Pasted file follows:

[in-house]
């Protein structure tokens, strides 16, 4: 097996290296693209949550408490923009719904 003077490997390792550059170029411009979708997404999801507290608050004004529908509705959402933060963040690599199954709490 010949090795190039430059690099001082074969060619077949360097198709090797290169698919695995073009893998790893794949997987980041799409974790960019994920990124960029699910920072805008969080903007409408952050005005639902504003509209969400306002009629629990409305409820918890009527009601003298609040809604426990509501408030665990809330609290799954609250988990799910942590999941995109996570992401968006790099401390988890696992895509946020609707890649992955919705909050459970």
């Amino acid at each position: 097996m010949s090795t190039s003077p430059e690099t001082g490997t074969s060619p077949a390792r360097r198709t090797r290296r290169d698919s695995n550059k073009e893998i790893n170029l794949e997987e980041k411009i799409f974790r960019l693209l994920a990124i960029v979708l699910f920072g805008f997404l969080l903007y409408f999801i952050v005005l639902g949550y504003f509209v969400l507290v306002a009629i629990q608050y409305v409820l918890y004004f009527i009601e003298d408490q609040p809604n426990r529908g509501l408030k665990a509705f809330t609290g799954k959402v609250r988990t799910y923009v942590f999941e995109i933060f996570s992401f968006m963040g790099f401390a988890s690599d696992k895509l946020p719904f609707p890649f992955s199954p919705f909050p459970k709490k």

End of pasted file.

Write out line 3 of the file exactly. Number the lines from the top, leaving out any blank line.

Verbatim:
């Amino acid at each position: 097996m010949s090795t190039s003077p430059e690099t001082g490997t074969s060619p077949a390792r360097r198709t090797r290296r290169d698919s695995n550059k073009e893998i790893n170029l794949e997987e980041k411009i799409f974790r960019l693209l994920a990124i960029v979708l699910f920072g805008f997404l969080l903007y409408f999801i952050v005005l639902g949550y504003f509209v969400l507290v306002a009629i629990q608050y409305v409820l918890y004004f009527i009601e003298d408490q609040p809604n426990r529908g509501l408030k665990a509705f809330t609290g799954k959402v609250r988990t799910y923009v942590f999941e995109i933060f996570s992401f968006m963040g790099f401390a988890s690599d696992k895509l946020p719904f609707p890649f992955s199954p919705f909050p459970k709490k």